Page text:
In my last article I offered advice on evaluating your own expectations in order to make a reasonable decision regarding the best school for your child. But there are far more important considerations to address than a school’s dress code, or the kind of music they sing in chapel. You don’t really need for me to spell them out for you–you already know what the important things are; still, it never hurts to have a friendly reminder, so here goes!
Important questions to ask before enrolling your child in any school:
1. How does the school view the Word of God? If you’re a Christian, this question is of the utmost importance. Regardless of which school you choose for your child, it’s really important to know their approach to Scripture, especially if the school has the word “Christian” in its name. The reason? At a secular or public school, you expect there to be a certain degree of hostility to the Bible–you know it up front, and can explain this to your child and develop strategies for dealing with it. You aren’t shocked or disappointed by un-Christian words and attitudes, because you didn’t expect much in the first place. Not so with a “Christian” school; as a mother, when choosing a Christian school for my children, I looked for a place where everyone–administrators, faculty, and staff–all had a very high regard for Scripture, and made a heartfelt effort to live by it and teach it. Unfortunately this is not always the case.
2. Can Big Questions be asked? Are they being asked? Are secular viewpoints presented, fairly and seriously? When I say Big Questions, what I mean is the kinds of questions that may challenge our faith, the kinds that most of us have had from time to time, but may not quite have the answers to–questions about suffering, poverty, the appropriate attitude towards popular culture, or perhaps questions about the validity of scientific theories regarding how everything came into existence–are students encouraged to ask such questions, and are teachers prepared to answer thoughtfully and graciously, or even admit they don't have the answers?
3. Does the school have a fine arts requirement, and does this mean anything more than “self-expression?” While this may seem a minor consideration, the way beauty is defined and taught says a great deal about the school, and when you think of the degree to which young people immerse themselves in the music of the day, you can easily see the value of some kind of framework from which students can evaluate all forms of artistic expression.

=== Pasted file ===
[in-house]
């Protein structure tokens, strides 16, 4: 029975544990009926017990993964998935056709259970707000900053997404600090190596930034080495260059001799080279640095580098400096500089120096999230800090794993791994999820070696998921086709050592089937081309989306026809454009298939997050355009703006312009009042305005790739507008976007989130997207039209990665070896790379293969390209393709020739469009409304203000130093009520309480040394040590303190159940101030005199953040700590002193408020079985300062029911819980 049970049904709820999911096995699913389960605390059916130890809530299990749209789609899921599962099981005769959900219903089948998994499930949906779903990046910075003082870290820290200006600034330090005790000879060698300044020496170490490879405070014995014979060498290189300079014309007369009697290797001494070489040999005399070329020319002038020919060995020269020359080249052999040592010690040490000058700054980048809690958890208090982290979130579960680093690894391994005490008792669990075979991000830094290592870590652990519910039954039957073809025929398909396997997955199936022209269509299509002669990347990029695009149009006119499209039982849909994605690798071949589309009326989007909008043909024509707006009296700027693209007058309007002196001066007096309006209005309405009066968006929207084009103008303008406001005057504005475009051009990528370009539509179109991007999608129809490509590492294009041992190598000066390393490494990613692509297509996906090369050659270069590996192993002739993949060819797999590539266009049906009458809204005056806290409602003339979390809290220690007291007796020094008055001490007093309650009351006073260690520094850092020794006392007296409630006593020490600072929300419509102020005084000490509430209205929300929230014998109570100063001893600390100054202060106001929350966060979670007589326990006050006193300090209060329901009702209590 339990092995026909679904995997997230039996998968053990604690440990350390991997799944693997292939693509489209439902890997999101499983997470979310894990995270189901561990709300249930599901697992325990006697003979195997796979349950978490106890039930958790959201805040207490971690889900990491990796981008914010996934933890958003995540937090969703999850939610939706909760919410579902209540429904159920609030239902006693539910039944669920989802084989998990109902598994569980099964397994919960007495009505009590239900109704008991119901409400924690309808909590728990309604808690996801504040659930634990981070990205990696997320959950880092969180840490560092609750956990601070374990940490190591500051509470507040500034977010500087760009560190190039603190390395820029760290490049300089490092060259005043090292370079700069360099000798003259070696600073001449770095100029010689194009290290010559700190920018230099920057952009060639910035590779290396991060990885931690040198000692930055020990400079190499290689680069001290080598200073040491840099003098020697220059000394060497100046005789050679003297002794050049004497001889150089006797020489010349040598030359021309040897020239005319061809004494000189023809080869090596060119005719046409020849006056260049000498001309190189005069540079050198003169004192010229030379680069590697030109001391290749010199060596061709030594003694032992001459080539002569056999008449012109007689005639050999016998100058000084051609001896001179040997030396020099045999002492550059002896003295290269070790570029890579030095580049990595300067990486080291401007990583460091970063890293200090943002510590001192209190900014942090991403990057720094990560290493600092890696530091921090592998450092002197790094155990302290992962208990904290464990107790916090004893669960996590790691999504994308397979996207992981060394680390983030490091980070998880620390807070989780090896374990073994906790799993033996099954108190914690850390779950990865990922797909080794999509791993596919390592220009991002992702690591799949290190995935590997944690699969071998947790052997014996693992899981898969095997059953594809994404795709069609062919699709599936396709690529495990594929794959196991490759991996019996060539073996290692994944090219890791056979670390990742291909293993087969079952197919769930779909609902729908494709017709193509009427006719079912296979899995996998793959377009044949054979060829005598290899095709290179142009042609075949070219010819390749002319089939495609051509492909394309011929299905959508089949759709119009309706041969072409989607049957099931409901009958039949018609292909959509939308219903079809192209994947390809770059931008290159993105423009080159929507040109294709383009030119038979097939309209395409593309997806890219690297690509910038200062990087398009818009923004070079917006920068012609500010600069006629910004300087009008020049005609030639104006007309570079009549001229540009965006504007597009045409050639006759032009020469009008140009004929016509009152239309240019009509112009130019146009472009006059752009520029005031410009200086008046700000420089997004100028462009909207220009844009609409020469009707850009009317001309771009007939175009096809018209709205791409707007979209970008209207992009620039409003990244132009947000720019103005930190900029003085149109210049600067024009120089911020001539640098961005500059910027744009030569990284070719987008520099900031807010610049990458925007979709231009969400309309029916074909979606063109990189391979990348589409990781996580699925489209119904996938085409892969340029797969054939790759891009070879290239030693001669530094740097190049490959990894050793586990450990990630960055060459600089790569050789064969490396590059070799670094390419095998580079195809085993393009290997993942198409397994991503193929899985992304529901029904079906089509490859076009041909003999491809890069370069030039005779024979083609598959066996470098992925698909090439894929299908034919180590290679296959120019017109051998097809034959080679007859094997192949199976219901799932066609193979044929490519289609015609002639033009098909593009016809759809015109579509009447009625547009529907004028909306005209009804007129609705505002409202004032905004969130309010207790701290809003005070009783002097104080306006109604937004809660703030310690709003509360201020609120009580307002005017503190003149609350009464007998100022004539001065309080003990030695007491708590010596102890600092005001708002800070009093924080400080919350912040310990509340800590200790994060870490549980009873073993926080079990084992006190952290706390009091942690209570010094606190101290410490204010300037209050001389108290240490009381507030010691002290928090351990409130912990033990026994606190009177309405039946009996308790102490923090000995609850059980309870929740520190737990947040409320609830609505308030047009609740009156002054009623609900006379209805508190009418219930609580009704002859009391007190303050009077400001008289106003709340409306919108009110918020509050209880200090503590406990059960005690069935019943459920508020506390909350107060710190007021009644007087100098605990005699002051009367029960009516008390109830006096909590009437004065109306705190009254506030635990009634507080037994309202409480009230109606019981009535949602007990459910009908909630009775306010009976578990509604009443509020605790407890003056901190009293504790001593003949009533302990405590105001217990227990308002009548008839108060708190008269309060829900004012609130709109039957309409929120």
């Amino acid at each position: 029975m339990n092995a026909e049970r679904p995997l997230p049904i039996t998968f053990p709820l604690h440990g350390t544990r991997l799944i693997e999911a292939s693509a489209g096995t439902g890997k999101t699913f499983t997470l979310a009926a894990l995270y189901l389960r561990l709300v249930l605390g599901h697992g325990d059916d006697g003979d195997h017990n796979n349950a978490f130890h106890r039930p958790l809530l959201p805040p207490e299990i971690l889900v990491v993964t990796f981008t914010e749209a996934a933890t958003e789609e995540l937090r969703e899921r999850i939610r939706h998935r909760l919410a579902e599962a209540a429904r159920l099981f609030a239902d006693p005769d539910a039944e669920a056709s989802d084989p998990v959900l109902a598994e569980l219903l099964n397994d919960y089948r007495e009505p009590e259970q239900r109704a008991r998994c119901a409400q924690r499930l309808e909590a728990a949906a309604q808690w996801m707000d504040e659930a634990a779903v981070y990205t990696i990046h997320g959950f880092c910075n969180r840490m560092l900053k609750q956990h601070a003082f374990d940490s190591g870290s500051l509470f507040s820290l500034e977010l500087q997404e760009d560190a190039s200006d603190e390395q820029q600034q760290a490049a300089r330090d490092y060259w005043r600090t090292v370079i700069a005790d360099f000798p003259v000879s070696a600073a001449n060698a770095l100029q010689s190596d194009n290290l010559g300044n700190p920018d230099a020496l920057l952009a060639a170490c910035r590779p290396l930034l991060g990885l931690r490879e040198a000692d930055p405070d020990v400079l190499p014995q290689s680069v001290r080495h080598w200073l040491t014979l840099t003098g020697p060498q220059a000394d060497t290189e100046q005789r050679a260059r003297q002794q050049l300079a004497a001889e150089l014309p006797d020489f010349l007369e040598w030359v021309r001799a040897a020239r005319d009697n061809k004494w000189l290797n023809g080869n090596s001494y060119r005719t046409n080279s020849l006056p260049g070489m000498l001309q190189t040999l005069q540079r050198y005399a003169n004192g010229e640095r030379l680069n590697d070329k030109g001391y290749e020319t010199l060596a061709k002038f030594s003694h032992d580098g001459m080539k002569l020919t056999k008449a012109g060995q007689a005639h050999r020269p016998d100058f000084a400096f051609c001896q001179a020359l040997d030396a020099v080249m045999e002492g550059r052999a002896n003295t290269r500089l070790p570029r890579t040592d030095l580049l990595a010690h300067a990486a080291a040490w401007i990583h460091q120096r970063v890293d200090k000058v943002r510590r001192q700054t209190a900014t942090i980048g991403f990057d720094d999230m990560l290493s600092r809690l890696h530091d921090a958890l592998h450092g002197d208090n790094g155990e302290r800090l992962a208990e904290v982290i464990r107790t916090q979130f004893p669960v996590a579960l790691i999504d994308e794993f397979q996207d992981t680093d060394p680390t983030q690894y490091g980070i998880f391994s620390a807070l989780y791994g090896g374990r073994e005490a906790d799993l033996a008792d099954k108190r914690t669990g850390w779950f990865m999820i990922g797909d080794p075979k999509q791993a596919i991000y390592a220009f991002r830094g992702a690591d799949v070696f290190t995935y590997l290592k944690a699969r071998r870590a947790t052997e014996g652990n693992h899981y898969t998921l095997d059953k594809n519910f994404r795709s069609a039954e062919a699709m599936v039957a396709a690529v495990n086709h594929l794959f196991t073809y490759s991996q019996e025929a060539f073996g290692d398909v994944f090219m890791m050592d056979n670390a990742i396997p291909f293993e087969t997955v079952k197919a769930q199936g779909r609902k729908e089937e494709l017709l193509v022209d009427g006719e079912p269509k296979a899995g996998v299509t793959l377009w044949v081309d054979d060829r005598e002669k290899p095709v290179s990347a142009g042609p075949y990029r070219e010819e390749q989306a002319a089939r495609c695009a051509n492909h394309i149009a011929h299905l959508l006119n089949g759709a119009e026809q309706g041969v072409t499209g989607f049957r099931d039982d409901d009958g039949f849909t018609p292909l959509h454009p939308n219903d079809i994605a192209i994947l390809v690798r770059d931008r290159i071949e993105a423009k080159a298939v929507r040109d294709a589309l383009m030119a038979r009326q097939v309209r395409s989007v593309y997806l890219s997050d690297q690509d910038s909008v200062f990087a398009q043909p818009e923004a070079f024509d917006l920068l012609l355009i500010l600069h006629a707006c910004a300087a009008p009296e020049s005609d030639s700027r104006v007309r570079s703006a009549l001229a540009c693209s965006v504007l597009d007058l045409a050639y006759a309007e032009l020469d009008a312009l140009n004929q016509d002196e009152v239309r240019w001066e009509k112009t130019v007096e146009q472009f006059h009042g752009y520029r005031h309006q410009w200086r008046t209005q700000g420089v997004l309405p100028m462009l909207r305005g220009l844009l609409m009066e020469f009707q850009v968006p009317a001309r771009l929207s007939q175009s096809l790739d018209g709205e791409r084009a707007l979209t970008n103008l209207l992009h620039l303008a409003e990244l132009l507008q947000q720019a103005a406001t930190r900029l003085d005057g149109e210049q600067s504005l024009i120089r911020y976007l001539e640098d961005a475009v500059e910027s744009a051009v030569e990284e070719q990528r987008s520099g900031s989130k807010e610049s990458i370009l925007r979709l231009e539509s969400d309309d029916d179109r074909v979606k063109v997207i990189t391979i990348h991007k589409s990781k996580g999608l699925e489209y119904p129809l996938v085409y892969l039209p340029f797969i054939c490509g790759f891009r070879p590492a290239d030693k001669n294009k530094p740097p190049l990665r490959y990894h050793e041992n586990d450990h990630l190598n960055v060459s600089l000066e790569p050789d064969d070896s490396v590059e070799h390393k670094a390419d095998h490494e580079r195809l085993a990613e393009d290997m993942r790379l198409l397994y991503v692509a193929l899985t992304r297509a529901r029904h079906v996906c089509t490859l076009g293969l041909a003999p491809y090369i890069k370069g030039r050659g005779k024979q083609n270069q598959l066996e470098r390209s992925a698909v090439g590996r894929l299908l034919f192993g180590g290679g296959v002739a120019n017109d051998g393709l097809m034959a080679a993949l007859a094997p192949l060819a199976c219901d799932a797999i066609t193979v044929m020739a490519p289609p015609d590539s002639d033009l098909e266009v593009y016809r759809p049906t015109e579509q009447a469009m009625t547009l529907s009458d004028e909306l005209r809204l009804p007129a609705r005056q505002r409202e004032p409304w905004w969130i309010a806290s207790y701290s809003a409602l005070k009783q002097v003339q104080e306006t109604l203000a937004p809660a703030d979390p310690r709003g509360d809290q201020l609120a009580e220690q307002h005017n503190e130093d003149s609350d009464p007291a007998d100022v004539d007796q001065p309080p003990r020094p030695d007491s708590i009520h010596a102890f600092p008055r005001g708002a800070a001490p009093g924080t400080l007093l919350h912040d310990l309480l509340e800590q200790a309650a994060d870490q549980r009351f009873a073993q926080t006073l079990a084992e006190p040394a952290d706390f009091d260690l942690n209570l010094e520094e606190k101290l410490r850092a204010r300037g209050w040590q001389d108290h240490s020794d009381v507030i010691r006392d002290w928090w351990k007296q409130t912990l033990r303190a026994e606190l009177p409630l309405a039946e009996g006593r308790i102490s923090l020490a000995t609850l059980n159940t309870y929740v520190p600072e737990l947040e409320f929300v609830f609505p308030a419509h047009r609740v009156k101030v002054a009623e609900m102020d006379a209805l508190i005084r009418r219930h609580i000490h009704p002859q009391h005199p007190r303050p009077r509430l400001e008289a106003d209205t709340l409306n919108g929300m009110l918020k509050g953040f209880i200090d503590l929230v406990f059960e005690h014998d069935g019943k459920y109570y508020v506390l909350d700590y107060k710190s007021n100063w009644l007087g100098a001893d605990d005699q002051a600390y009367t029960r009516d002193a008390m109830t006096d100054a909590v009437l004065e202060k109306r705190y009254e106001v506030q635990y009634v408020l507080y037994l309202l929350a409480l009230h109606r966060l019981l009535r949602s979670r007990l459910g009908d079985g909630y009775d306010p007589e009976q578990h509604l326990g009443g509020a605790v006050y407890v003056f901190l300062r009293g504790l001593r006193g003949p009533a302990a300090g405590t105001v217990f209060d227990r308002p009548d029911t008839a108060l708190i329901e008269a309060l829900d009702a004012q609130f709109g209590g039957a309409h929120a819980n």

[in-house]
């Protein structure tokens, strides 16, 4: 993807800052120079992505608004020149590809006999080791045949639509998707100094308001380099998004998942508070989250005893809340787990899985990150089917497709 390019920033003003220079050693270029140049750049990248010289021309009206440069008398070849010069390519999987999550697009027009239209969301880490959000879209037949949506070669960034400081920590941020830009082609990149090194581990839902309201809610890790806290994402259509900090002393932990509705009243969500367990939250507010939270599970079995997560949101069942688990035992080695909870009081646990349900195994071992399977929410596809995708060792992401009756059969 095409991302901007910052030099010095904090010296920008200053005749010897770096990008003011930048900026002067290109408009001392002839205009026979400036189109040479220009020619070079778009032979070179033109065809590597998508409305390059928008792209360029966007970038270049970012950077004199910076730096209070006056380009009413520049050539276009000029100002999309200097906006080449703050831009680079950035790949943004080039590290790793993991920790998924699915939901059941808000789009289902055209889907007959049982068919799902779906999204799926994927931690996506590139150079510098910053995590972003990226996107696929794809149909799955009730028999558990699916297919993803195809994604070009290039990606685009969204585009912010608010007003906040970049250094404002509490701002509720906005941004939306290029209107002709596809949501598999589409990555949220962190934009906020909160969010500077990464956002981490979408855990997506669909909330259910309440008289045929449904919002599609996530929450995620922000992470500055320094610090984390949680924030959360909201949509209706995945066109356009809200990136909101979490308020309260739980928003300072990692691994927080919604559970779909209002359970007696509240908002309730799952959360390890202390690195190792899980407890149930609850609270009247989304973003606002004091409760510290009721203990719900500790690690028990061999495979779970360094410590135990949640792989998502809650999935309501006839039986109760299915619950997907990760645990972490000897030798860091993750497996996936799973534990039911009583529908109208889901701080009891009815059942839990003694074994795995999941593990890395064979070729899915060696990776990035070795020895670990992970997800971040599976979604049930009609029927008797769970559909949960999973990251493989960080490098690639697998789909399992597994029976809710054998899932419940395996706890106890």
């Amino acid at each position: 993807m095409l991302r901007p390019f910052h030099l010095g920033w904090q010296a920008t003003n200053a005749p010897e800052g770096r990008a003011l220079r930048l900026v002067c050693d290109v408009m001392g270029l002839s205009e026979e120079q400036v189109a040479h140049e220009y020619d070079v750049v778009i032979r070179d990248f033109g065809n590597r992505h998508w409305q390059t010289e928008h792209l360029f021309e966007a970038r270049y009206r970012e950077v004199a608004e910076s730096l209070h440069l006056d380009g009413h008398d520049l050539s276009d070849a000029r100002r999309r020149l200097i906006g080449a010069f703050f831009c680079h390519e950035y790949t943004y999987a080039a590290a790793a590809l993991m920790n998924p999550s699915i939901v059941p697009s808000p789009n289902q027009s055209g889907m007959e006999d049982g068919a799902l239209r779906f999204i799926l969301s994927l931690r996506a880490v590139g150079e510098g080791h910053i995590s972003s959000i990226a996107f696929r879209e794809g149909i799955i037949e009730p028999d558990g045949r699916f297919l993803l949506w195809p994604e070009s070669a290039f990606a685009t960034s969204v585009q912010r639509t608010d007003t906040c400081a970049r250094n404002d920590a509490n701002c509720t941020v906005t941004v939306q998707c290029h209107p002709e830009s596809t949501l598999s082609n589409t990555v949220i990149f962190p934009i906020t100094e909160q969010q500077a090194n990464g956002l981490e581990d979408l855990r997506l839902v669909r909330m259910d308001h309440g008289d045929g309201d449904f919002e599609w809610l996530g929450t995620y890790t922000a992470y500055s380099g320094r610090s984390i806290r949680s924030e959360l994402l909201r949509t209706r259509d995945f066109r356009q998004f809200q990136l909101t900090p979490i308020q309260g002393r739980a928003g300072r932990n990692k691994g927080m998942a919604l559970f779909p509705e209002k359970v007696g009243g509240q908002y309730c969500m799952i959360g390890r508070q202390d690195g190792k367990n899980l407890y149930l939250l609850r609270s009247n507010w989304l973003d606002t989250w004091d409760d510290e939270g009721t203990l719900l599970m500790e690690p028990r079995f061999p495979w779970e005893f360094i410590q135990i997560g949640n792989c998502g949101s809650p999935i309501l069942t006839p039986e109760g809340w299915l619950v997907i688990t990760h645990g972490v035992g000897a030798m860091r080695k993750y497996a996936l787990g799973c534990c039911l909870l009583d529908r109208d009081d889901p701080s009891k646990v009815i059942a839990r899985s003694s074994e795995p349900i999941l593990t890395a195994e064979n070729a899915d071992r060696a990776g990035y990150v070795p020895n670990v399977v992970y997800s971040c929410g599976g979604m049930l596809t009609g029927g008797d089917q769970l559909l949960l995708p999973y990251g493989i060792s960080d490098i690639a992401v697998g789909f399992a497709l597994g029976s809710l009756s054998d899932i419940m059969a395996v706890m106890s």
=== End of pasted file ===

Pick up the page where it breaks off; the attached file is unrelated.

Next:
4. What is required reading? Does it fall in the category of excellent literature (regardless of the age level), or is it silly or mindless? At many schools it doesn’t really matter what a student reads, just as long as reading is taking place; is this really the attitude we should embrace for our children? Conscientious parents would never regard food intake in the same way–“As long as they’re eating something, it really doesn’t matter what they eat!”–Can you imagine this attitude in today’s world of gluten-free, organic, soy-based, all natural, free-range, no-preservative food? This would never fly, so why would we have a less discerning mindset regarding food for the soul?
5. Are various denominational perspectives treated with respect? Or are students criticized or questioned based on the various perspectives held by their parents and church? Will a teacher suggest a child is not “saved” because of the way he/she was baptized, or came to faith? Even if a particular denominational perspective is emphasized, either by the school or by a teacher, differing denominational perspectives should be treated with respect.
6. What are students producing? Read an essay by an upper-level student–do you like it? Does it show critical thought, or any sophistication of ideas whatsoever? This is not a skill your child can stumble into, or should expect to learn at some time later in life. It reflects not only the proper use of grammar and spelling, or good sentence structure, but an understanding of ideas and how to connect them. The process of writing develops mature thinking, and should be a major component of any education.
The education of a child is not a hit-or-miss proposition (or at least it shouldn’t be), so make sure your approach is not hit-or-miss. Take the time to thoughtfully and prayerfully consider the answers to these questions, and any others that might come up, before signing the contract. If you’re careful in the process leading up to enrollment, you’ll be able to wholeheartedly support the school, more able to encourage your child, and ultimately get the most for your educational buck.